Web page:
Revisiting roots in "Environment" is a word so embedded in environmental discourse and scholarship that it has effectively disappeared. We all know what the environment is—or do we? And what do our unexamined assumptions about environment mean for how we approach environmental issues? A careful examination of the word might lead us to... More Studies
The theme of classic and contemporary environmental thought runs through the ENVS program. My peers in ENVS and I were first introduced to these strands of thought in our 160 intro class, and thinking through this division and getting exposed to multiple and conflicting ways of thinking and doing environmental studies challenged the assumptions I came to college with. This exposure allowed me to have more informed opinions and better analyze situations through these many lenses, as well as get a better understanding of where others are coming from in their thinking about environmental issues.
This post presents an opportunity to go deeper still into environmental theory. In 350, we’ve been challenged to complicate the division between classic and contemporary environmental theory through an exploration of Companion to Environmental Studies, which houses a vast collection of essays on classic and contemporary environmental concepts and approaches (Castree et al. 2018).
After reading over 20 essays on classic and contemporary concepts and approaches, I am much more versed in who is doing environmental studies and how they’re going about it. Throughout this process, some differences and commonalities between the concepts and approaches arose, some of which fell along the classic/contemporary division, while others complicated it.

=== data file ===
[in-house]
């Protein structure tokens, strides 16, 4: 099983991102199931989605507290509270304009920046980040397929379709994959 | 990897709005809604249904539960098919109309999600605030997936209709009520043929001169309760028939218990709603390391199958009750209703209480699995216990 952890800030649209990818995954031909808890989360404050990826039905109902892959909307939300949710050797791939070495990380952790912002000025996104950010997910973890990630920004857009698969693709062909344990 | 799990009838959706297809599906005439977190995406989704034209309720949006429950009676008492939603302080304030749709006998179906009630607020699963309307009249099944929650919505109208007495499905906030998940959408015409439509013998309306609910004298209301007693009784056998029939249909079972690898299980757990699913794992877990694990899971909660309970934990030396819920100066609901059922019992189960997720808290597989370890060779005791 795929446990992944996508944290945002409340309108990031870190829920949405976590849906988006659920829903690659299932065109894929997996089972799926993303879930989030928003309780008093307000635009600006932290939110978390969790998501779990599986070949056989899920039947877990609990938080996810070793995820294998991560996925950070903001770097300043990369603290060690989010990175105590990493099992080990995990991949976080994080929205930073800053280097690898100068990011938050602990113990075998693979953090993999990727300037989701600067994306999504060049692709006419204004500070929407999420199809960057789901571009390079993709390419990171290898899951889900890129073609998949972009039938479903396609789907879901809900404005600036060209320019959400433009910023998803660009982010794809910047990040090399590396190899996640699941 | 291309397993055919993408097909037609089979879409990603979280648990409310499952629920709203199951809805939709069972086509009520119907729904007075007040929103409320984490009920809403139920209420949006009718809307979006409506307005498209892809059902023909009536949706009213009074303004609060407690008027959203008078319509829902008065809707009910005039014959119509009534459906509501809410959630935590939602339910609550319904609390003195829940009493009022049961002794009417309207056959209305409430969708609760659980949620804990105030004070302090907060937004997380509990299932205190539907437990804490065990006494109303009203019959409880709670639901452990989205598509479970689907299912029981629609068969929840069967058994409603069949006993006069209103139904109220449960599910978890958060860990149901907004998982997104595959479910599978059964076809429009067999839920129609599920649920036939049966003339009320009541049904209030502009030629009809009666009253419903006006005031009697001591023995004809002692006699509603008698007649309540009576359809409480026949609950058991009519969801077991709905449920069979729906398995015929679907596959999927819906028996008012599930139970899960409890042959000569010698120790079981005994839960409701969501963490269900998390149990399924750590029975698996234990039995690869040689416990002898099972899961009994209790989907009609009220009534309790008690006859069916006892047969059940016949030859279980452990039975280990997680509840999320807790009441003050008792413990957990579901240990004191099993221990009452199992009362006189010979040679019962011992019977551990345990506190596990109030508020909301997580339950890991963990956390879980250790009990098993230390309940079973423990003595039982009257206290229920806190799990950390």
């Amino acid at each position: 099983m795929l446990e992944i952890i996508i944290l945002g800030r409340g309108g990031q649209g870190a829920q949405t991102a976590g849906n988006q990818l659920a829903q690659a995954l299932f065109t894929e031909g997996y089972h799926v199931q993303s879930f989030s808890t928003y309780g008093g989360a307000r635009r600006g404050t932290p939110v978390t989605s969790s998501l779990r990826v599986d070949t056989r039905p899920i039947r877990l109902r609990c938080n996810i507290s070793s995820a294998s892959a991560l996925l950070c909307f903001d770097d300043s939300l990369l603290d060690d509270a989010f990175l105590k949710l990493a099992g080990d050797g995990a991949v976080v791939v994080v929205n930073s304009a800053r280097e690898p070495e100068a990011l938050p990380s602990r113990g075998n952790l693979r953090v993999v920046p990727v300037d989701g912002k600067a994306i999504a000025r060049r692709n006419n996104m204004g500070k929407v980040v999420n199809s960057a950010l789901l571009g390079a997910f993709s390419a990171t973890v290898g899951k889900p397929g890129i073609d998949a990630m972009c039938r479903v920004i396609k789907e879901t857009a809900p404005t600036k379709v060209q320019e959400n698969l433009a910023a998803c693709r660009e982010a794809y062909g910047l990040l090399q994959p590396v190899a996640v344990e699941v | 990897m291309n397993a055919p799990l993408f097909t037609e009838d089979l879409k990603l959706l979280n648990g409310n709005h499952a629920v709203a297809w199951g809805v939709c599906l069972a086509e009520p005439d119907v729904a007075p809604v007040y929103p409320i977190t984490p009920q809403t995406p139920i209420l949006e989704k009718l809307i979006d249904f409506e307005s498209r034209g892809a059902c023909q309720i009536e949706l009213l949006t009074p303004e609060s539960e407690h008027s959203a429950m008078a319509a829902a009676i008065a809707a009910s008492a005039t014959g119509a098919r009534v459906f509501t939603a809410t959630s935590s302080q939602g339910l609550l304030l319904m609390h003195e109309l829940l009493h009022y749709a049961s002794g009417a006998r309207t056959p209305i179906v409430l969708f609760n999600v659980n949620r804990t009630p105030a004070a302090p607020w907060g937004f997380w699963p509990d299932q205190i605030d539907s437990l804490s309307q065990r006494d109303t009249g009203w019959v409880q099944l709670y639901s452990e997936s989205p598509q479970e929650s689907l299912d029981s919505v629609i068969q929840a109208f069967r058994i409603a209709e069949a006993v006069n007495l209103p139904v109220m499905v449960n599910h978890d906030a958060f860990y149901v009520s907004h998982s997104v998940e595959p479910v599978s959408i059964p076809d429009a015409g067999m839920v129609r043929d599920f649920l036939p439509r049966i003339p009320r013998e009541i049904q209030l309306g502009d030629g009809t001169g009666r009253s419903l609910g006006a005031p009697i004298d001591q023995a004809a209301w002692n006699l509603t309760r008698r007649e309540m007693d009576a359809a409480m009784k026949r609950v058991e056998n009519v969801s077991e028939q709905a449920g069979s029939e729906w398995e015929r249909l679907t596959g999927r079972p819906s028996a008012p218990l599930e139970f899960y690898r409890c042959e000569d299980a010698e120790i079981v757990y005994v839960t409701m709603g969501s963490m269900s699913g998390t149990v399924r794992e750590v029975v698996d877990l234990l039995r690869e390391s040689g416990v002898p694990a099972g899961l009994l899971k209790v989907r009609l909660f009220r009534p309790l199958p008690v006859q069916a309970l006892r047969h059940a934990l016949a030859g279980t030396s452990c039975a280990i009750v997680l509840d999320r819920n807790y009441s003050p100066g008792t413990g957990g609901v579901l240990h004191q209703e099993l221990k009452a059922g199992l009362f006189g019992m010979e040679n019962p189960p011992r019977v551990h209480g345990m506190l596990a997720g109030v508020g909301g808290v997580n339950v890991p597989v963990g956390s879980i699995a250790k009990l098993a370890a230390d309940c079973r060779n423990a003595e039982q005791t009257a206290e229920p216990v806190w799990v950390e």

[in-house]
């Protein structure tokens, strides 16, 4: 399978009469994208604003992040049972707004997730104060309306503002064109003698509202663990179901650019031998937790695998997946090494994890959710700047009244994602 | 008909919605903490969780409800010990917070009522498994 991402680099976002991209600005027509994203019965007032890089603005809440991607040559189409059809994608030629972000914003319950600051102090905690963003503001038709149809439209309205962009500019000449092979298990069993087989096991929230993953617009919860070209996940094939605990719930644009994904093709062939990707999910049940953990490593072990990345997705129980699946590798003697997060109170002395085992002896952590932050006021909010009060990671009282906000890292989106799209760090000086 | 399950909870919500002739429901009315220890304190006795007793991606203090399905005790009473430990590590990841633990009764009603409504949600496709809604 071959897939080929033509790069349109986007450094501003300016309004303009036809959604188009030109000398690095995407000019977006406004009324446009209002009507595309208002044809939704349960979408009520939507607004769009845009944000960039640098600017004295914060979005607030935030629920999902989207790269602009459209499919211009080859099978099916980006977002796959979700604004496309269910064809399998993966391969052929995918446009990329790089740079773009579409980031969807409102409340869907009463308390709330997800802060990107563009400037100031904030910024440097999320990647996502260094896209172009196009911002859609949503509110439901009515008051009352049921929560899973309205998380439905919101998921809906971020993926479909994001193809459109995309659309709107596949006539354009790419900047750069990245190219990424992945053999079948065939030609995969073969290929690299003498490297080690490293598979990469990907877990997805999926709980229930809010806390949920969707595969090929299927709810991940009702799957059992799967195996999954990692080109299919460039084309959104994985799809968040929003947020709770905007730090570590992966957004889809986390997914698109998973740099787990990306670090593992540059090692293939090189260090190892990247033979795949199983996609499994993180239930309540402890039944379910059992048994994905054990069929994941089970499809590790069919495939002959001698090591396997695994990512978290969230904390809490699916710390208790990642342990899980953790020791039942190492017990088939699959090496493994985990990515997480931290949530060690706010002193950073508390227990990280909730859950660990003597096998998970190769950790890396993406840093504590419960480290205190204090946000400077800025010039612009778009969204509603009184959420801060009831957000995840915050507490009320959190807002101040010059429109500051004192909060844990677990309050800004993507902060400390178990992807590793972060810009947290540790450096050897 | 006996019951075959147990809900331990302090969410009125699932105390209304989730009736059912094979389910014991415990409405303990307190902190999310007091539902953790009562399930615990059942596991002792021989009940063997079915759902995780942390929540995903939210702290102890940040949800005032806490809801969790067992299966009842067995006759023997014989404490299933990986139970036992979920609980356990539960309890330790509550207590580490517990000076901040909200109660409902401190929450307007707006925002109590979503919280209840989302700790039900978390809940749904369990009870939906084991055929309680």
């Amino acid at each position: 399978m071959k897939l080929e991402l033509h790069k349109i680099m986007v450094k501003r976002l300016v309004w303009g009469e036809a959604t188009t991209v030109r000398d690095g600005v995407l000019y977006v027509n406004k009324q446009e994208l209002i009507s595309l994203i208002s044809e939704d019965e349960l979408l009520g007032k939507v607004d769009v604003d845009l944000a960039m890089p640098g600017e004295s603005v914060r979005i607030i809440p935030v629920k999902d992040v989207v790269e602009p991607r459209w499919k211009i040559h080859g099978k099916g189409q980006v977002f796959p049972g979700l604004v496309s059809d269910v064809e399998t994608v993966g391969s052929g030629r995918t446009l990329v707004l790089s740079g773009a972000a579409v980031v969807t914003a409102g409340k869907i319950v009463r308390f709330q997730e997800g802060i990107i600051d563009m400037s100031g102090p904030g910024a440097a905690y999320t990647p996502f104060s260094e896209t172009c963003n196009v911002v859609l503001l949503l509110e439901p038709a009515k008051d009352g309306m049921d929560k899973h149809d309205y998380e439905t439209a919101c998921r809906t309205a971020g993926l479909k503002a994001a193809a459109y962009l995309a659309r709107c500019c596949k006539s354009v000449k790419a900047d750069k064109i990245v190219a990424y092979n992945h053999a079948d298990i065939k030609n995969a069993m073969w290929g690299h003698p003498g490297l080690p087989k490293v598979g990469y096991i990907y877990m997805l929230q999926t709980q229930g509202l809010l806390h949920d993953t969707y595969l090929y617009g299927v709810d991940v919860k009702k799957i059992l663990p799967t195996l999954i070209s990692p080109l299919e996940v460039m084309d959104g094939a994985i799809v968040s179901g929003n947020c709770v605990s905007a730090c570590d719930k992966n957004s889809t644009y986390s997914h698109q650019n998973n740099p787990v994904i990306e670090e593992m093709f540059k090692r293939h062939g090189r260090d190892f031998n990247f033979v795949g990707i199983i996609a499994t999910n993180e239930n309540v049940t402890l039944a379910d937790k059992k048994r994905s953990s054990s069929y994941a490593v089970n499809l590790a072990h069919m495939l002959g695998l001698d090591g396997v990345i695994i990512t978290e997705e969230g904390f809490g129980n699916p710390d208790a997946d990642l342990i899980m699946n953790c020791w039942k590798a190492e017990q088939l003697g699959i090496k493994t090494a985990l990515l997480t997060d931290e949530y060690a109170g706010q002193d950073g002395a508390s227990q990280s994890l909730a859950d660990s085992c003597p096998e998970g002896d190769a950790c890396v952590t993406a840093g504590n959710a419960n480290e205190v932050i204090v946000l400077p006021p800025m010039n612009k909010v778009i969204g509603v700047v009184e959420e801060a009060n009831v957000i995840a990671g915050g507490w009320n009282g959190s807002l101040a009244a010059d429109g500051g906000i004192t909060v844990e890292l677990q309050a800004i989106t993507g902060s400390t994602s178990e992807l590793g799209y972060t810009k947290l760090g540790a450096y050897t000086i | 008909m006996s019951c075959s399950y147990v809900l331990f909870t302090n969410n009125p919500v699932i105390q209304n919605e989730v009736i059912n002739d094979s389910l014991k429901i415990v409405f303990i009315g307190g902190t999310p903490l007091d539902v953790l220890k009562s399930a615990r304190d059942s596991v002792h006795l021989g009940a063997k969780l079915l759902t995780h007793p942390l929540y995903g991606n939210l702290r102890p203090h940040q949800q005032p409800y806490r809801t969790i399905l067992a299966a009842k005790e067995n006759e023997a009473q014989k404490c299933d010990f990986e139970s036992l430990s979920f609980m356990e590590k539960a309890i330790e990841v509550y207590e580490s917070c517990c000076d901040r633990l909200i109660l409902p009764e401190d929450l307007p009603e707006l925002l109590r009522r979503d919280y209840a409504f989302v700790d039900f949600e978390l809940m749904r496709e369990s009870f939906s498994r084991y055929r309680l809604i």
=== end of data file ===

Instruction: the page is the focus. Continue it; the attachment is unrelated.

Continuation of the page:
At the very beginning of the semester, we evaluated and reflected on our interdisciplinary experiences in ENVS through the frame of inclusivity and coherence. Theory that is inclusive incorporates a wide range of knowledge approaches, and theory that is coherent finds a way to weave these into a framework. Keeping these in mind while reading Companion was one way to analyze the distinction between classic and contemporary concepts and approaches. Theories that take shortcuts create the appearance of coherence but fail to be inclusive. Some shortcuts that appear too often in ENVS are reductionism, essentialism, apocalypticism. As I read more and more of Companion, it became apparent that many more of these shortcuts were taken to establish coherence in classic concepts and approaches than in contemporary ones, though this is not a hard and fast rule.